The etymology of the word “barbecue” shows that it appears to come from the word “barbacoa” (a long pit, with a framework of sticks) that was used in the 1500s and 1600s.
(Oxford English Dictionary)
[ad. Sp. barbacoa, a. Haitian barbacòa (E. B. Tylor) ‘a framework of sticks set upon posts’; evidently the same as the babracot (? a French spelling) of the Indians of Guyana, mentioned by Im Thurn. (The alleged Fr. barbe à queue ‘beard to tail,’ is an absurd conjecture suggested merely by the sound of the word.)]
1. A rude wooden framework, used in America for sleeping on, and for supporting above a fire meat that is to be smoked or dried.
1697 W. DAMPIER Voy. (1699) I. 20 And lay there all night, upon our Borbecu’s, or frames of Sticks, raised about 3 foot from the Ground. Ibid. I. 86 His Couch or Barbecu of Sticks.
2. An iron frame for broiling very large joints.
1736 BAILEY Househ. Dict. 347 When the belly side is..steady upon the gridiron or barbecue, pour into the belly of the hog, etc.
3. A hog, ox, or other animal broiled or roasted whole; see also quot. 1861, and BARBECUE v. 2.
1764 FOOTE Patron I. i. (1774) 6, I am invited to dinner on a barbicu.
4. a. A large social entertainment, usually in the open air, at which animals are roasted whole, and other provisions liberally supplied. Also attrib. orig. U.S.
1733 B. LYNDE Diary (1880) 138 Fair and hot; Browne, barbacue; hack overset. 1809 W. IRVING Knickerb. IV. ix. (1849) 240 Engaged in a great ‘barbecue,’ a kind of festivity or carouse much practised in Merryland. 1815 Salem (Mass.) Gaz. 30 June 3/2 An elegant Barbacue Dinner.
b. A structure for cooking food over an open fire of wood or charcoal, usu. out of doors, and freq. as part of a party or other social entertainment.
1931 Sunset June 10 (heading) How to build a barbecue.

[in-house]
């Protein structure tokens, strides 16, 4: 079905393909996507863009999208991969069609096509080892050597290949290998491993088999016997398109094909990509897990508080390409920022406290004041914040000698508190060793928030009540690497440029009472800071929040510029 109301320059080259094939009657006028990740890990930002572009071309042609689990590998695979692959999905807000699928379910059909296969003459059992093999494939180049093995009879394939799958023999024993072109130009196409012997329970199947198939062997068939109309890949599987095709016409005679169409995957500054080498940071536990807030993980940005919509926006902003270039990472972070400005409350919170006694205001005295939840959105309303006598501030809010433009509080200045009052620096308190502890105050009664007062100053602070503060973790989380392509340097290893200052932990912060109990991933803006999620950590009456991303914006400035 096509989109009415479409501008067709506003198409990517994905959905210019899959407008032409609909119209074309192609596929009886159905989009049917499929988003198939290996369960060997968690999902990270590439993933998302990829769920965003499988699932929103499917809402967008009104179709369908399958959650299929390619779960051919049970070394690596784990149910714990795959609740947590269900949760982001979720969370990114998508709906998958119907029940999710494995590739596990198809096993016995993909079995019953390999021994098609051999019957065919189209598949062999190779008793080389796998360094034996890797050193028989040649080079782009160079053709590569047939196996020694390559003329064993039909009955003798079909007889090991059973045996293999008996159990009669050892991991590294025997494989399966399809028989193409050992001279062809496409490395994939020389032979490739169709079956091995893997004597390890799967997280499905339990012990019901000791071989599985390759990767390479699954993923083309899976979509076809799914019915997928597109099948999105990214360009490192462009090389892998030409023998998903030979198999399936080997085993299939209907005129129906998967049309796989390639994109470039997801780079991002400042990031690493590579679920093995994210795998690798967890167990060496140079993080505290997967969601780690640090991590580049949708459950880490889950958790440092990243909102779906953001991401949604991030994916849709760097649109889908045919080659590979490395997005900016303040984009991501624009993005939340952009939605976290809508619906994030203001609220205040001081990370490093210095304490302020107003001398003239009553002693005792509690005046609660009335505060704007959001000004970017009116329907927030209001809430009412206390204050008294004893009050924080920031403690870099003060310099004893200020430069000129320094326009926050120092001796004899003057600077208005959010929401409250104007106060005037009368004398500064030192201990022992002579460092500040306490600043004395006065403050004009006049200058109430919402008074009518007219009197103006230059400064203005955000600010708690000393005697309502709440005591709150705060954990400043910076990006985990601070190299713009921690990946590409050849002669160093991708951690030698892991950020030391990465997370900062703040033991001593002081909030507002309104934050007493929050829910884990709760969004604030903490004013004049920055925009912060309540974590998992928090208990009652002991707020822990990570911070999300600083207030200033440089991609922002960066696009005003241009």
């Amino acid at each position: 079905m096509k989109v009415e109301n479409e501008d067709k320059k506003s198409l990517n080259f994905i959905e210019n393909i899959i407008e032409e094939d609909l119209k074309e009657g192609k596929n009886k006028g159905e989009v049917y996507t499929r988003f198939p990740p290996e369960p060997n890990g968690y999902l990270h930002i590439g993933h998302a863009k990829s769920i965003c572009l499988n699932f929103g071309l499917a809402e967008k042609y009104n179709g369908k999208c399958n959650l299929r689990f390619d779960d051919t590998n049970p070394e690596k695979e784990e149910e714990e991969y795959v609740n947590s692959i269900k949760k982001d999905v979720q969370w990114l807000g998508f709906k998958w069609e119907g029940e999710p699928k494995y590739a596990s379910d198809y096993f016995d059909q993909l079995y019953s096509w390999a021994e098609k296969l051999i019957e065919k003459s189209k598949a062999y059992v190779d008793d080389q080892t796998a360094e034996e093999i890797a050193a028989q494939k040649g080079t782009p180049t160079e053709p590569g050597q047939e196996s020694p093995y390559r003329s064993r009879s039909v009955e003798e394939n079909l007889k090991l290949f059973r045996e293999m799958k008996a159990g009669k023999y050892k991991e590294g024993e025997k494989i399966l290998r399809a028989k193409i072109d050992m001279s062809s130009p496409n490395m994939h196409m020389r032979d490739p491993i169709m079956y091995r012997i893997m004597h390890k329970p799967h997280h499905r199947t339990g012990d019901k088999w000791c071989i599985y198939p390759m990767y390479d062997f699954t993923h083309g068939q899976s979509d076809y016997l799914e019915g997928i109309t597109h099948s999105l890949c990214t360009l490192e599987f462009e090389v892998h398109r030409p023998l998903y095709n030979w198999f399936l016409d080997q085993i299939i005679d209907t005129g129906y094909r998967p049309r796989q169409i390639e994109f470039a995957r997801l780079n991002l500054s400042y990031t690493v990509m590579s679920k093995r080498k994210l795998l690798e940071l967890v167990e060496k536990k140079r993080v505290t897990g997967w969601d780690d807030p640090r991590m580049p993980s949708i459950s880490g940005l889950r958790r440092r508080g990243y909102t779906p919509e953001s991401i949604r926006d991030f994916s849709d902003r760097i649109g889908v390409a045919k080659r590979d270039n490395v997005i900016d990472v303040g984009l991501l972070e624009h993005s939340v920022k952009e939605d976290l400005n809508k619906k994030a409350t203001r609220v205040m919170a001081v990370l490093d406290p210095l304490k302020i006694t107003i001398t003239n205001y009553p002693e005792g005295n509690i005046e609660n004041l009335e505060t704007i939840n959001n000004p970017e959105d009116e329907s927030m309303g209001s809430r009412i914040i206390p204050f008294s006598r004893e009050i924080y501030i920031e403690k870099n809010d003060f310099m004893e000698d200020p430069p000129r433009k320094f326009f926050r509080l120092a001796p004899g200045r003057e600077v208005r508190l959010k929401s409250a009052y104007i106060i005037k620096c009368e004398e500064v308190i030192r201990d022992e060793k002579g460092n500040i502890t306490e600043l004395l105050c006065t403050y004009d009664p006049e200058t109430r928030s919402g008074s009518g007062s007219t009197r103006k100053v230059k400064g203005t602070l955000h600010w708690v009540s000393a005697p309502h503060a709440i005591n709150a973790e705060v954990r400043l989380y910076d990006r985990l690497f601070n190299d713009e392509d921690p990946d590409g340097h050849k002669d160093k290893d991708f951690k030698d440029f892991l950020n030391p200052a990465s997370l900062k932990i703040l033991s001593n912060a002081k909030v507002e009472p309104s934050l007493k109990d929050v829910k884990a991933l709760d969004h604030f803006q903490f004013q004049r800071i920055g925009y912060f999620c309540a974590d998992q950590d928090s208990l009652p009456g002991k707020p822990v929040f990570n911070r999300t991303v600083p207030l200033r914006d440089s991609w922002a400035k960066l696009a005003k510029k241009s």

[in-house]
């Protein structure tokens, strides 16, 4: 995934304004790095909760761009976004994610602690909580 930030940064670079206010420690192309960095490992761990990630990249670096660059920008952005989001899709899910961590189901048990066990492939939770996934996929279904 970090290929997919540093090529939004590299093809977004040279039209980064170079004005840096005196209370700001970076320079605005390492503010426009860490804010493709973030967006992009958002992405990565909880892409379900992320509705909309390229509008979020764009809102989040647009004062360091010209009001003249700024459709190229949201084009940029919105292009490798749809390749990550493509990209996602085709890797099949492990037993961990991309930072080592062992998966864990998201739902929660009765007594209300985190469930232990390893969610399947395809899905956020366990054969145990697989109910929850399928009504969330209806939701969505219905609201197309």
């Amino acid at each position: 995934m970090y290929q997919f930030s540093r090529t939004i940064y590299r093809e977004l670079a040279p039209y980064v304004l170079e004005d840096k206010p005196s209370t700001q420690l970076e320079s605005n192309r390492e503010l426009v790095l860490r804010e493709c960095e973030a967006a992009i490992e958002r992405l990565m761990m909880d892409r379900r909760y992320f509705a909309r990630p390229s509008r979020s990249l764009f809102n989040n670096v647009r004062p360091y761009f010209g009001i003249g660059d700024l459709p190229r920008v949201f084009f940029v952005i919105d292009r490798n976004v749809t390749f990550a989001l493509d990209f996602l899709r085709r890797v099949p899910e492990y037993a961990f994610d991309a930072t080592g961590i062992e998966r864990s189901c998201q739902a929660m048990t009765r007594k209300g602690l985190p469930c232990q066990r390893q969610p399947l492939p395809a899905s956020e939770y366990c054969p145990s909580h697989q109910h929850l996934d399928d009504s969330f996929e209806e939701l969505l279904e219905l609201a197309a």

1. To dry or cure (flesh, etc.) by exposure upon a barbecue; see the n. (senses 1 and 5).
1661 HICKERINGILL Jamaica 76 Some are slain, And their flesh forthwith Barbacu’d and eat.
2. To broil or roast (an animal) whole; e.g. to split a hog to the backbone, fill the belly with wine and stuffing, and cook it on a huge gridiron, basting with wine. Sometimes, to cook (a joint) with the same accessories. See also BARBECUE n. 3.
1690 A. BEHN Widow R. II. iv. 356 Let’s barbicu this fat rogue.
Most etymologists believe that the word barbeque ultimately derives from the language of the Taíno people of the Caribbean “barabicu”, which translates as “sacred fire pit”. In one form, barabicoa or barbicoa indicates a wooden grill or a mesh of sticks; in another, barabicu, it is a sacred fire pit.
Traditional barbicoa implies digging a hole in the ground putting some meat (goat is the best, usually the whole animal) on it with a pot underneath (to catch the concentrated juices, it makes a hearty broth), cover all with maguey leaves then cover with coal and set on fire. A few hours later it is ready.
There is ample evidence that the word and technique migrated out of the Caribbean and into and through other cultures and languages (with the word itself moving from Caribbean dialects into Spanish, then French, then English in the Americas). This would mean that the word “slowly evolved from barbacoa to barbecue and barbeque and bar-b-que and bar-b-q and bbq.”